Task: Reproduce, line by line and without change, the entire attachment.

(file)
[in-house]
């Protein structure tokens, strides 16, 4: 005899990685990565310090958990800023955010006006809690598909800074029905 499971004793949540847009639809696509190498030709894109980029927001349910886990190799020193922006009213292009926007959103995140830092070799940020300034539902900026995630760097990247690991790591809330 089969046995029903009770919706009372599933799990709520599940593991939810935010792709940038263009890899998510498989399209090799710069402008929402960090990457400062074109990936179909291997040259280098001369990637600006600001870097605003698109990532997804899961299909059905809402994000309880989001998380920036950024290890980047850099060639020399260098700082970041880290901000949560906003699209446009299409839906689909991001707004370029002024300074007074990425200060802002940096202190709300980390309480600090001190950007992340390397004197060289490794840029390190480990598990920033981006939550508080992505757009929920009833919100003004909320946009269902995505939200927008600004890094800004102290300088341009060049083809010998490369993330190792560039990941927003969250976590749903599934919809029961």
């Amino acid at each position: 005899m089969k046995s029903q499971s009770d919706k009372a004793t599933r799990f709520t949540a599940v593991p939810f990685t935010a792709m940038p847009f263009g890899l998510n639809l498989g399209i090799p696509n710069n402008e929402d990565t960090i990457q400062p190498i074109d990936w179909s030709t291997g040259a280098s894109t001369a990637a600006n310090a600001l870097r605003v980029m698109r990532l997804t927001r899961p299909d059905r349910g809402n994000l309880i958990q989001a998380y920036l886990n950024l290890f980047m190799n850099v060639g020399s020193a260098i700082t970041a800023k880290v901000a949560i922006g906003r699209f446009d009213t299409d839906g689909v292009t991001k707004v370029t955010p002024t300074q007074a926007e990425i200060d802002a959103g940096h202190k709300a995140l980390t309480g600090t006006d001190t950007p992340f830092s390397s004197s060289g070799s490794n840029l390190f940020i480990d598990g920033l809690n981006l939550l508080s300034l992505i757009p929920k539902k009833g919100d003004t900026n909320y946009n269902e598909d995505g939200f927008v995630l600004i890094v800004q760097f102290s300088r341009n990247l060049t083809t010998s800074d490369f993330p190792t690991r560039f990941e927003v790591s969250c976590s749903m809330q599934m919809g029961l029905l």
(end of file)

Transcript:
[in-house]
């Protein structure tokens, strides 16, 4: 005899990685990565310090958990800023955010006006809690598909800074029905 499971004793949540847009639809696509190498030709894109980029927001349910886990190799020193922006009213292009926007959103995140830092070799940020300034539902900026995630760097990247690991790591809330 089969046995029903009770919706009372599933799990709520599940593991939810935010792709940038263009890899998510498989399209090799710069402008929402960090990457400062074109990936179909291997040259280098001369990637600006600001870097605003698109990532997804899961299909059905809402994000309880989001998380920036950024290890980047850099060639020399260098700082970041880290901000949560906003699209446009299409839906689909991001707004370029002024300074007074990425200060802002940096202190709300980390309480600090001190950007992340390397004197060289490794840029390190480990598990920033981006939550508080992505757009929920009833919100003004909320946009269902995505939200927008600004890094800004102290300088341009060049083809010998490369993330190792560039990941927003969250976590749903599934919809029961």
């Amino acid at each position: 005899m089969k046995s029903q499971s009770d919706k009372a004793t599933r799990f709520t949540a599940v593991p939810f990685t935010a792709m940038p847009f263009g890899l998510n639809l498989g399209i090799p696509n710069n402008e929402d990565t960090i990457q400062p190498i074109d990936w179909s030709t291997g040259a280098s894109t001369a990637a600006n310090a600001l870097r605003v980029m698109r990532l997804t927001r899961p299909d059905r349910g809402n994000l309880i958990q989001a998380y920036l886990n950024l290890f980047m190799n850099v060639g020399s020193a260098i700082t970041a800023k880290v901000a949560i922006g906003r699209f446009d009213t299409d839906g689909v292009t991001k707004v370029t955010p002024t300074q007074a926007e990425i200060d802002a959103g940096h202190k709300a995140l980390t309480g600090t006006d001190t950007p992340f830092s390397s004197s060289g070799s490794n840029l390190f940020i480990d598990g920033l809690n981006l939550l508080s300034l992505i757009p929920k539902k009833g919100d003004t900026n909320y946009n269902e598909d995505g939200f927008v995630l600004i890094v800004q760097f102290s300088r341009n990247l060049t083809t010998s800074d490369f993330p190792t690991r560039f990941e927003v790591s969250c976590s749903m809330q599934m919809g029961l029905l």